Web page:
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The Pyramid of Khafre
Great Is Khafre
Original Height: 143.5 m (470.79 ft)
Current Height: 136.4 m (447.50 ft)
Length of Side: 215.25 (706.19 ft)
Angle: 53
10
Estimated Volume: 1,659,200 cu m
Khafre was a son of Khufu and his is the second largest known pyramid in Egypt, only approximately 10 feet shorter than the Great Pyramid. Remnants of its original casing are still apparent at the top of the structure. After the accomplishment of the building of the Great Pyramid, King Khafre had a hard act to follow. Khafre rose to the occasion by building his pyramid on higher ground giving the illusion that his pyramid was taller. He also encased the lowest two courses in granite. The pyramid itself lacks the degree of precision that was present in the Great Pyramid. Its angle is slightly sharper and the four corners are not as well aligned to accurately meet the apex. Therefore it exhibits a slight twist at the top. 

Inside the Pyramid of Khafre

This pyramid contains 2 known chambers. One chamber is subterranean, carved into the very bedrock. The other has its floor carved into the bedrock while its upper walls and ceiling pierce into the base of the pyramid.

The higher entrance is 11.54m (38 ft) above ground level. The lower entrance begins at about ground level. As you enter the short descending passageway through the lower opening on the north side of the pyramid, you descend until the passageway levels off. Here we find a vertically operated portcullis. This level passageway is higher, almost a hallway, with a large empty recess in the wall on the left side, just past the mid-point of the passage. To the right, across from the recess, is a short descending passageway leading to a chamber. This  chamber which is carved in the plateau bedrock is 34' x 10'. It contains no sarcophagus and also includes a pointed ceiling. This chamber may have served for storage of offering material, treasure, or have been the equivalent of a serdab. Perhaps it is this pyramid's equivalent of the middle or so-called Queen's Chamber of the Great Pyramid, which also has a pointed ceiling. However, this room does not contain any niche in the wall for the life-size statue of the king, instead its east wall frames the entrance. As you exit this chamber and continue to the right, at the end of the passageway lies a ramp which ascends into the next passageway. Once you climb this ramp, if you turn around, you can also see the rough dressed granite lined passageway that leads back up to the higher entrance on the north side. There is a portcullis in at the interior end of this passageway as well. Continuing south down the passageway leads to the main burial chamber. On this higher level there is a chamber which is ft. 46.5 ft. long and 16.5 ft. wide. The ceiling also comes to a point. There is a unique black granite sarcophagus in this room in that it was built to be sunken into the floor. The original lid, though no longer attached, lies propped up next to the coffer near the west wall. It is possible that the open niche against the east side of the coffer held the king's canopic chest, the box containing the mummified organs of the king, within ceremonial vases. There are a few other examples of this style in other Old Kingdom tombs. By the time this pyramid was reopened in 1818 by Giovanni Belzoni, the body of the king and any sign of royal treasure had been long gone. Belzoni left his graffiti in this chamber on March 2, 1818, which is still present today on the south wall of the burial chamber.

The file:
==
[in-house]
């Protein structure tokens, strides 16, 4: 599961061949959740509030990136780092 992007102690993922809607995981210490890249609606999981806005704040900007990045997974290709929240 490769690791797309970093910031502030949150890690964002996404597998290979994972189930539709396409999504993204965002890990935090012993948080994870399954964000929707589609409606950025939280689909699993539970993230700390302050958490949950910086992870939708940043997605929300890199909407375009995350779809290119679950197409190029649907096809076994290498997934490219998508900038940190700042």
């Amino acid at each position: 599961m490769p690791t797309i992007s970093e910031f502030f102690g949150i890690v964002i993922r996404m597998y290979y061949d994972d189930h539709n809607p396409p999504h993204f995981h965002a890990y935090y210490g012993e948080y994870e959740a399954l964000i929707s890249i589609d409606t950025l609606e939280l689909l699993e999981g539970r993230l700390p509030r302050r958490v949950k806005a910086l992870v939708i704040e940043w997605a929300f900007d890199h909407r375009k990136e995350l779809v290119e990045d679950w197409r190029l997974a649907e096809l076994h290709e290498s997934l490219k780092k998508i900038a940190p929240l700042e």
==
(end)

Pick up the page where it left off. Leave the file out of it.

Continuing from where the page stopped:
The Khafre Pyramid Complex
Within the Khafre pyramid complex near the remains of the Mortuary temple lies 5 boat pits. Although the roofs of two were found to be nearly intact, no signs of boats were found in any of these pits in modern days. Little also remains of the Mortuary temple, although a reasonable floor plan can be derived from the remains. From the time of Khafre until the end of the Old Kingdom, five features remain consistent within the Mortuary temple. These are : an entrance hall, an open court, five statue niches, magazines, and a sanctuary This temple had such an expansion on any previous Mortuary temple, including that of Khufu, that it is believed that there must have been some religious change in emphasis in the royal mortuary cult.